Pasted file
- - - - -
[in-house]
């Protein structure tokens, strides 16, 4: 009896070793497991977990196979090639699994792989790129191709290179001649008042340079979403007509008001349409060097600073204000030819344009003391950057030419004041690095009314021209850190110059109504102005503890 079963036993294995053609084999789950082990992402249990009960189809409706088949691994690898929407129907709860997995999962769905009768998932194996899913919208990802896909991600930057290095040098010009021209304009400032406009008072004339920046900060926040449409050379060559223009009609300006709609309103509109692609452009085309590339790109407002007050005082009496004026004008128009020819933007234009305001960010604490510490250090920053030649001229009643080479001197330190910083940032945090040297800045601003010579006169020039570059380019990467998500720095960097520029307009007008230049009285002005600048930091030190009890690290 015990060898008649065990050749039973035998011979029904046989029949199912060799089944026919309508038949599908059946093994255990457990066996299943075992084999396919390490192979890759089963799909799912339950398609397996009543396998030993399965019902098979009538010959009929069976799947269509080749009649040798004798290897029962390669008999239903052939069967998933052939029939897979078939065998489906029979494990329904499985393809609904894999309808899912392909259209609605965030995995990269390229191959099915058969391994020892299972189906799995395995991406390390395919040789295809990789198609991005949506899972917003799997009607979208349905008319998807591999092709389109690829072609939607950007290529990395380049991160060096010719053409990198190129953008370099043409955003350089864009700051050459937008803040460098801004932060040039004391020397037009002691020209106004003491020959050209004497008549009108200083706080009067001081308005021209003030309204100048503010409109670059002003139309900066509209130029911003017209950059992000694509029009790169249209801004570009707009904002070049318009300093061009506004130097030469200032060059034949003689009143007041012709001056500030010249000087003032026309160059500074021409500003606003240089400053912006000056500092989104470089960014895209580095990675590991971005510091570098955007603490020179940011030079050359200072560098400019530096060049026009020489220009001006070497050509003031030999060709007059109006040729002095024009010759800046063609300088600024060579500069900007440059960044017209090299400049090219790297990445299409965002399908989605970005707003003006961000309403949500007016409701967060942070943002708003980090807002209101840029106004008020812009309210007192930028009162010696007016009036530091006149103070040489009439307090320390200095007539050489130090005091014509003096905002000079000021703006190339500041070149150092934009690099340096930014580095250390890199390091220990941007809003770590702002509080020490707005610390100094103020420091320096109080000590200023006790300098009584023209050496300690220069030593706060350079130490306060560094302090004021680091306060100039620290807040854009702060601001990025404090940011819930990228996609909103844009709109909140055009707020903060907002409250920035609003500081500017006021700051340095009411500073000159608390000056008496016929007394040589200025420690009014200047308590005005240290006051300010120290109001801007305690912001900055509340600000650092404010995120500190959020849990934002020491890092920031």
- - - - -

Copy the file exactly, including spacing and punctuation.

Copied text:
[in-house]
């Protein structure tokens, strides 16, 4: 009896070793497991977990196979090639699994792989790129191709290179001649008042340079979403007509008001349409060097600073204000030819344009003391950057030419004041690095009314021209850190110059109504102005503890 079963036993294995053609084999789950082990992402249990009960189809409706088949691994690898929407129907709860997995999962769905009768998932194996899913919208990802896909991600930057290095040098010009021209304009400032406009008072004339920046900060926040449409050379060559223009009609300006709609309103509109692609452009085309590339790109407002007050005082009496004026004008128009020819933007234009305001960010604490510490250090920053030649001229009643080479001197330190910083940032945090040297800045601003010579006169020039570059380019990467998500720095960097520029307009007008230049009285002005600048930091030190009890690290 015990060898008649065990050749039973035998011979029904046989029949199912060799089944026919309508038949599908059946093994255990457990066996299943075992084999396919390490192979890759089963799909799912339950398609397996009543396998030993399965019902098979009538010959009929069976799947269509080749009649040798004798290897029962390669008999239903052939069967998933052939029939897979078939065998489906029979494990329904499985393809609904894999309808899912392909259209609605965030995995990269390229191959099915058969391994020892299972189906799995395995991406390390395919040789295809990789198609991005949506899972917003799997009607979208349905008319998807591999092709389109690829072609939607950007290529990395380049991160060096010719053409990198190129953008370099043409955003350089864009700051050459937008803040460098801004932060040039004391020397037009002691020209106004003491020959050209004497008549009108200083706080009067001081308005021209003030309204100048503010409109670059002003139309900066509209130029911003017209950059992000694509029009790169249209801004570009707009904002070049318009300093061009506004130097030469200032060059034949003689009143007041012709001056500030010249000087003032026309160059500074021409500003606003240089400053912006000056500092989104470089960014895209580095990675590991971005510091570098955007603490020179940011030079050359200072560098400019530096060049026009020489220009001006070497050509003031030999060709007059109006040729002095024009010759800046063609300088600024060579500069900007440059960044017209090299400049090219790297990445299409965002399908989605970005707003003006961000309403949500007016409701967060942070943002708003980090807002209101840029106004008020812009309210007192930028009162010696007016009036530091006149103070040489009439307090320390200095007539050489130090005091014509003096905002000079000021703006190339500041070149150092934009690099340096930014580095250390890199390091220990941007809003770590702002509080020490707005610390100094103020420091320096109080000590200023006790300098009584023209050496300690220069030593706060350079130490306060560094302090004021680091306060100039620290807040854009702060601001990025404090940011819930990228996609909103844009709109909140055009707020903060907002409250920035609003500081500017006021700051340095009411500073000159608390000056008496016929007394040589200025420690009014200047308590005005240290006051300010120290109001801007305690912001900055509340600000650092404010995120500190959020849990934002020491890092920031």